“Don’t let them get you down, kid. Be respectful, but remember, they are harassing you out of jealousy. One day soon, you’ll drag one of those big linesiders up the ramp onto this porch and they’ll choke on their scorn.”
Tommy was not a striper fisherman by any measure, but he encouraged me to fish for whatever I wanted and not be shamed into fishing only for the bottom fish the old-timers targeted. I loved bottom fishing (and I still do), but I had been bitten by the striper bug around the time I watched the crew that fished the Newport surf haul stripers of 20 and 30 pounds on to the bait shop scale.
One evening, after two hours of soaking seaworms on the shore, I was walking the beach to take the club’s stairs to the street when Tommy spotted me.
“Hey, kid, get over here. My friend Carl has got a story for you.” My mentor selected a sunny spot on the porch, dragged a bench over, and instructed me to fetch two Old Tap ales for them and a soda for myself from the huge folding-top Coke cooler.
The curmudgeons at the club had teased me with a story about a lawyer from Fall River who caught an 80-pound striper back in the late 1890s, but I figured it was yet another of their fabrications designed to make me envious.
Carl, however, was a learned man of means who collected sporting books. He confirmed that Colonel Francis Wayland Miner, who was a lawyer from my hometown of Fall River, had made quite a name for himself in the practice of law, as an officer during the Civil War, and later as a very successful fisher of striped bass.
Although I had heard exaggerated renditions of this huge bass’ capture, Carl’s version of the story was backed up with research. Carl said that the Colonel was a successful lawyer and partner in his own firm, which led to his election to the top office in the Rhode Island state legislature as speaker of the house. He served in the Civil War as an aide to a general, rose to the rank of Colonel, and was at one time a messenger for President Lincoln. While that information does not have any bearing on his angling skills, it does indicate that he was a man of honor and not one to risk his reputation by telling an outrageous lie about a fish.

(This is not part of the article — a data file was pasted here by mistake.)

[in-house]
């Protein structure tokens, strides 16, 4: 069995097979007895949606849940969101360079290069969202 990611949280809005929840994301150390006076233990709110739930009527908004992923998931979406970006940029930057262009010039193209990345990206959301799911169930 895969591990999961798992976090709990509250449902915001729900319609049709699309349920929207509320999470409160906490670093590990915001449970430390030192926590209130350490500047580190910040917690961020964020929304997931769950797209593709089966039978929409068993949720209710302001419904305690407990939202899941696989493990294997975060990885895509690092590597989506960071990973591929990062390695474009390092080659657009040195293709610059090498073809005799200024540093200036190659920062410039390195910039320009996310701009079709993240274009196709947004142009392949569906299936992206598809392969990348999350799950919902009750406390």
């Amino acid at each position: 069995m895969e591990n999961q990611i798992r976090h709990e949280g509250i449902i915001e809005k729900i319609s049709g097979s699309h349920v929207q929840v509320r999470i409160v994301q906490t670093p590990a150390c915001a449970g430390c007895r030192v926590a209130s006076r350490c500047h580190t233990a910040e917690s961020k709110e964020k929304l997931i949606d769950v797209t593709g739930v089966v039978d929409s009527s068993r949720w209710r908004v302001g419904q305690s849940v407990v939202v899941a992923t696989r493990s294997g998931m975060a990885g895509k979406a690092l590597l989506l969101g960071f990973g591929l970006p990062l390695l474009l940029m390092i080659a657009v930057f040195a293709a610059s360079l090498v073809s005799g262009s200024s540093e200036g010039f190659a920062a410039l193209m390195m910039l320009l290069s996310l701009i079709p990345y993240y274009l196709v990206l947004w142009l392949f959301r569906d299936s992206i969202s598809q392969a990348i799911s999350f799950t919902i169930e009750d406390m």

The catch, and other information, was supported by numerous sources and newspaper articles. One was a feature story in The World. “Block Island, Rhode Island, July 23, 1887. Several gentlemen who own cottages here, particularly Messrs. Thomas E. Tripler of New York and Francis W. Miner of Providence, have been very fortunate in capturing striped bass, Mr. Miner taking nine fish last week, the largest weighing 86 pounds.”
There were also other stories about that same fish, but they referred to it as an 85-pounder. Many years later, I read an old article in Sports Afield by a writer who conducted an exhaustive investigation into the angler and the record catch. He had collected several other newspaper accounts, including one that read: “But in strong contrast with general want of success in ocean fishing is the experience of Messrs. Frank W. Miner and John H. Thatcher of Providence. From the stand near the southeast point (Of Block Island), they have achieved the following remarkable record, the weight in pounds of the fish taken Saturday, June 30th – 30, 10, 17, 25, 20, 17, 44, 17, 6. Monday July 2nd – 40, 20, 10. Tuesday, July 3rd 27, 25, 17,10, 8. Wednesday, July 4th, 37, 21, 16, 26, 23, and one small fish not weighed. Thus, in four days they have caught 24 rockfish, or striped sea bass as they are usually called. Twenty-three of the fish, aggregate 493 pounds, an average weight of more than 21 pounds each.”
The recorded history of this man’s fishing success leaves no doubt he was a highly skilled angler.
Following the other occasions when I wrote about or discussed the Colonel’s fish, I was asked why it was never declared a world record. Therein lies the rub. I have no doubt a man of his standing, fishing alongside and living with gentlemen of affluence and dignity, would not and could not pull off such a deception. While persons on the island were aware of the catch, it was reported that to be awarded World Record status, it had to be certified. Another report from The World newspaper on July 13, 1887 stated: